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Rise in Hate Incidents Against Asian Americans Sparks Calls for Solidarity

Since the beginning of the pandemic, hate incidents targeting Asian Americans have surged as a result of the negative stigma linking the coronavirus with China. Over 600,000 Asian Americans make up the residents of Orange County and the community has struggled to grapple with the fear that has risen alongside the Anti-Asian sentiment.

Attendees at a March 13 Rally for Unity at Irvine City Hall brought signs to show solidarity. Photo by Grace Widyatmadja.

“What’s happening now is not new,” Priscilla Huang, co-founder of Asian Americans in Action, said. “For people who understand or have an understanding of Asian American history, this is not new. This is not surprising.”

Orange County has seen this prevalence of xenophobia dating back to as early as the 1880s when a federal law known as the Chinese Exclusion Act of 1882 forbade China’s immigrants from legally entering the United States or ever becoming citizens.

This Anti-Asian sentiment was carried into 1906 when a Santa Ana resident named Wong Wah Yeh was diagnosed with leprosy and was forced to quarantine in the city’s Chinatown. Using his disease to justify their actions, the citizens of Santa Ana left Yeh to die as they burned Chinatown to ash.

February 19 marked the anniversary of Executive Order 9066 passed by President Franklin D. Roosevelt after the bombing of Pearl Harbor, which authorized the removal of residents deemed a threat to national security. Over 100,000 American residents of Japanese ancestry were moved into detention centers. This is considered one of the most vicious violations of American civil rights in history.

Anti-Asian discrimination still occurs in 2021. On Jan. 28, security footage surfaced online of 84-year-old Vicha Ratanapakdee being shoved to the ground while taking a walk through his neighborhood in San Francisco. The attack resulted in life-threatening injuries and his death two days later. Another video shows a 91-year-old man being pushed down into the cement sidewalk of Oakland’s Chinatown. In Ladera Ranch, the Si family has been the victim of harassment from neighborhood teenagers who yell and pound at their door nightly.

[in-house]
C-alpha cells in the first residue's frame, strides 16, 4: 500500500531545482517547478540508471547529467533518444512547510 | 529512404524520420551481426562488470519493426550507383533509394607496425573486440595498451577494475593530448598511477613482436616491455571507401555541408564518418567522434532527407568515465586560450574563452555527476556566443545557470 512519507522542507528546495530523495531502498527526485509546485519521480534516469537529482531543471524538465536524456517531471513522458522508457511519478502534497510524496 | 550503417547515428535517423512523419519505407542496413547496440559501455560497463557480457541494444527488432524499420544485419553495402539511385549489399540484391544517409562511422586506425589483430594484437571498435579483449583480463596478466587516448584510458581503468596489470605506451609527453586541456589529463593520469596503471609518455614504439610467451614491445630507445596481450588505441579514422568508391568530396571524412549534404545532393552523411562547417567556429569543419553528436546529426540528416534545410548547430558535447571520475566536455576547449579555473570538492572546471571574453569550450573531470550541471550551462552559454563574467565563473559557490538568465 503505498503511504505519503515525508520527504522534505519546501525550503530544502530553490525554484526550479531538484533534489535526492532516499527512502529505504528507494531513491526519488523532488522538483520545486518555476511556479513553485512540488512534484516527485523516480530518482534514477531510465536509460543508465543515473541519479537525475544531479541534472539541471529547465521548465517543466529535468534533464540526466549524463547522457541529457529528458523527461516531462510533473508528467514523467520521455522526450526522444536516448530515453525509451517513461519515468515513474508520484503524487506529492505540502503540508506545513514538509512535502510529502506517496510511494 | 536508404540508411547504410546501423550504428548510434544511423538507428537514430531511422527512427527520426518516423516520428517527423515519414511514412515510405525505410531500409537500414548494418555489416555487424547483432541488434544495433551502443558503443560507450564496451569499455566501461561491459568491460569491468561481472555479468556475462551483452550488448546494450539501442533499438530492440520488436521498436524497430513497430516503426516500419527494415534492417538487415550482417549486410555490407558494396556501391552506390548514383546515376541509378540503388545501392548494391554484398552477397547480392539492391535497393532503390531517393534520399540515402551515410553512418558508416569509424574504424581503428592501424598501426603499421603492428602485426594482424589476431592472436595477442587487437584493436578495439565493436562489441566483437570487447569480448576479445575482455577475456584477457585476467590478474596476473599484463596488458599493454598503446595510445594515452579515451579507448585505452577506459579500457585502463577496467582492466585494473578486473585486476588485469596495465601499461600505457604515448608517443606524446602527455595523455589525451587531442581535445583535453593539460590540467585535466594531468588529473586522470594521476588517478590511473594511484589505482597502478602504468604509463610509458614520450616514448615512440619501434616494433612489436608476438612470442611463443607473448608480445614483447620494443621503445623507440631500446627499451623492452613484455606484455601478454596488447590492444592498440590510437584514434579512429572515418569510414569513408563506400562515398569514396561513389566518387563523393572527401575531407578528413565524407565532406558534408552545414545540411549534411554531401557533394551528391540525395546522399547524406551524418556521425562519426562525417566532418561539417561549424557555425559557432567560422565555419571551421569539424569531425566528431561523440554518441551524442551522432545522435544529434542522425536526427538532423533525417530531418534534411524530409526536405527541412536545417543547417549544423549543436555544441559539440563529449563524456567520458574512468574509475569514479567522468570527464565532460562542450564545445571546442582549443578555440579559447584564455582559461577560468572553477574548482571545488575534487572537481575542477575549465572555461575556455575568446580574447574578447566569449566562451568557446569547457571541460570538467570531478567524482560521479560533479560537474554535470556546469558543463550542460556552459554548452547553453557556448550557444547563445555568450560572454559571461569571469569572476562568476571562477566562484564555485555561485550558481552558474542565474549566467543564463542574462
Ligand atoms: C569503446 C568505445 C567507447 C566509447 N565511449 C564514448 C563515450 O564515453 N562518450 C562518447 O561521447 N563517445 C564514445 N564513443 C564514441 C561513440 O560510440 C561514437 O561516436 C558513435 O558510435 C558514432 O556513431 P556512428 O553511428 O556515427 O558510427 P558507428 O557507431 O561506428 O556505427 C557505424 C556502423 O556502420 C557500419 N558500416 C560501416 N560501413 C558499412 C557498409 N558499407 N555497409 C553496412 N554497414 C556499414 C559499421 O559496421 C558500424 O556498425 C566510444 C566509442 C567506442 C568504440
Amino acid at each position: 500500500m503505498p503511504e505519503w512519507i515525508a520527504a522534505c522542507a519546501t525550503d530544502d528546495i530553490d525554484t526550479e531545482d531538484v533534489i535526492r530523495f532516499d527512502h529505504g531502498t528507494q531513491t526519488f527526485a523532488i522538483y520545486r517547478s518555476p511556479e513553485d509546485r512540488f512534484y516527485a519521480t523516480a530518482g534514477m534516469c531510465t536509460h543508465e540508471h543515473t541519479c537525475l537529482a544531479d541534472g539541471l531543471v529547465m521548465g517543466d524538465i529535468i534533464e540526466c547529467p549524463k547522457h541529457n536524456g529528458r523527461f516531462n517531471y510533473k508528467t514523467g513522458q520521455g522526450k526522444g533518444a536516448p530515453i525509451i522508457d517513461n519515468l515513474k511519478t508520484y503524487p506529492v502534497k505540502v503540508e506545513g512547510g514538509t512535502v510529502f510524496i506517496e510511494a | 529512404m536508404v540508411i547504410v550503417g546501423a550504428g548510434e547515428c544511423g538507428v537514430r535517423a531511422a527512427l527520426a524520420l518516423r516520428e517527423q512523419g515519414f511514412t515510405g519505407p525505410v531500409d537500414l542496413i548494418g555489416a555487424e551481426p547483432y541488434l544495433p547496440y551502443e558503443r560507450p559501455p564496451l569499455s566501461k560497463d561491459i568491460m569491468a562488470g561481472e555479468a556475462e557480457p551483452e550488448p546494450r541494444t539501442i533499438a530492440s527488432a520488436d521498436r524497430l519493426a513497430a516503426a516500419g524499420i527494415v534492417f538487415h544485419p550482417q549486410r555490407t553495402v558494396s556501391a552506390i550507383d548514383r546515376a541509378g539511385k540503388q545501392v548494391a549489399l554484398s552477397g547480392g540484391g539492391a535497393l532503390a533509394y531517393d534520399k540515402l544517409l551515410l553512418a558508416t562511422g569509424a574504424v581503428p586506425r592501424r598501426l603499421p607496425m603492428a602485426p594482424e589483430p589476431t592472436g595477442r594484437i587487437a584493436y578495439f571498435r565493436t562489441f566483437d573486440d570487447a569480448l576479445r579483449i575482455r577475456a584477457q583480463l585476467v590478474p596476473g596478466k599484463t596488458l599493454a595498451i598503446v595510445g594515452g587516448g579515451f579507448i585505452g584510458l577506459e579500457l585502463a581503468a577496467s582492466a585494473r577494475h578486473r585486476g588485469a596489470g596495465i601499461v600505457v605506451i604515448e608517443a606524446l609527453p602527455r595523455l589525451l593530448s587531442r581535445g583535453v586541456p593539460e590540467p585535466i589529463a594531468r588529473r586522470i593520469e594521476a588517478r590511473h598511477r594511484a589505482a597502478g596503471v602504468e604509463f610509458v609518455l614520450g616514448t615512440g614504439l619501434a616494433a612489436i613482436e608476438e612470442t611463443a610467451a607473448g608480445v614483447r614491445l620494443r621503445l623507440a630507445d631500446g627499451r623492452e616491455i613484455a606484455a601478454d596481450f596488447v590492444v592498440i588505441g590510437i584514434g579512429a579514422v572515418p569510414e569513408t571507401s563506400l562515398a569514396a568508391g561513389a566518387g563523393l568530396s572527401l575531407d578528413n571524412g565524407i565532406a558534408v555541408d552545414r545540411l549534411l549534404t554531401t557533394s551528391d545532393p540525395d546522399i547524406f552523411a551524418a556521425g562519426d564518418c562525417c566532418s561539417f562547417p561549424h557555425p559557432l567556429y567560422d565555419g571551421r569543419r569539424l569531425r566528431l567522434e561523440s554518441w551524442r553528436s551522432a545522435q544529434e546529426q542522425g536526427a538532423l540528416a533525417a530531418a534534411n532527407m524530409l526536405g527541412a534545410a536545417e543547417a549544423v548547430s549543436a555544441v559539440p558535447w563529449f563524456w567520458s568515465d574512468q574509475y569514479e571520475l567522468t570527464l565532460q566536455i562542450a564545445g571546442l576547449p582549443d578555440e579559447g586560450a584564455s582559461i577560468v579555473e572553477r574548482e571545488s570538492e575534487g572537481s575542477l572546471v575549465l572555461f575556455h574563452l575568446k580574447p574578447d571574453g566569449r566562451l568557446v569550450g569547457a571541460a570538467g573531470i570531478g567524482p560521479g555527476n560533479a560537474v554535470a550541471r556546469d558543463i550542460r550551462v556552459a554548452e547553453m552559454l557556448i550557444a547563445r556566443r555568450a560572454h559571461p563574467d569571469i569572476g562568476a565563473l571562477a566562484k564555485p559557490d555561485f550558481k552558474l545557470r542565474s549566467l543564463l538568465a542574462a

Posters with the names and biographies of victims of Anti-Asian hate crimes were lined up in front of the speakers at the March 13 Rally for Unity. Photo by Grace Widyatmadja.

According to an analysis of official preliminary police data gathered by the Center for the Study of Hate & Extremism at California State University, San Bernardino, Anti-Asian hate crimes increased 149% during 2020 in 16 of America’s largest cities. The first spike occurred in March 2020 when the United States began to see a rise in coronavirus cases.

The Orange County Human Relations Council has been serving Orange County since 1991 by collaborating with and implementing programs into the community that work to eliminate intolerance and discrimination. Resources on how to prevent and report hate crimes can be found at www.ochumanrelations.org.

“In 2020, the Orange County Human Relations Council received about 40 reports that targeted Asian Americans,” Alison Edwards, CEO of OC Human Relations, said. “Historically, hate incidents and crimes are underreported and while the 2020 figures are in the  process of being collected from partners across the County, it shows a 10-fold increase in hate incidents from the last published report from 2019.”

Attendees of the Rally for Unity bring signs to show solidarity. Photo by Grace Widyatmadja.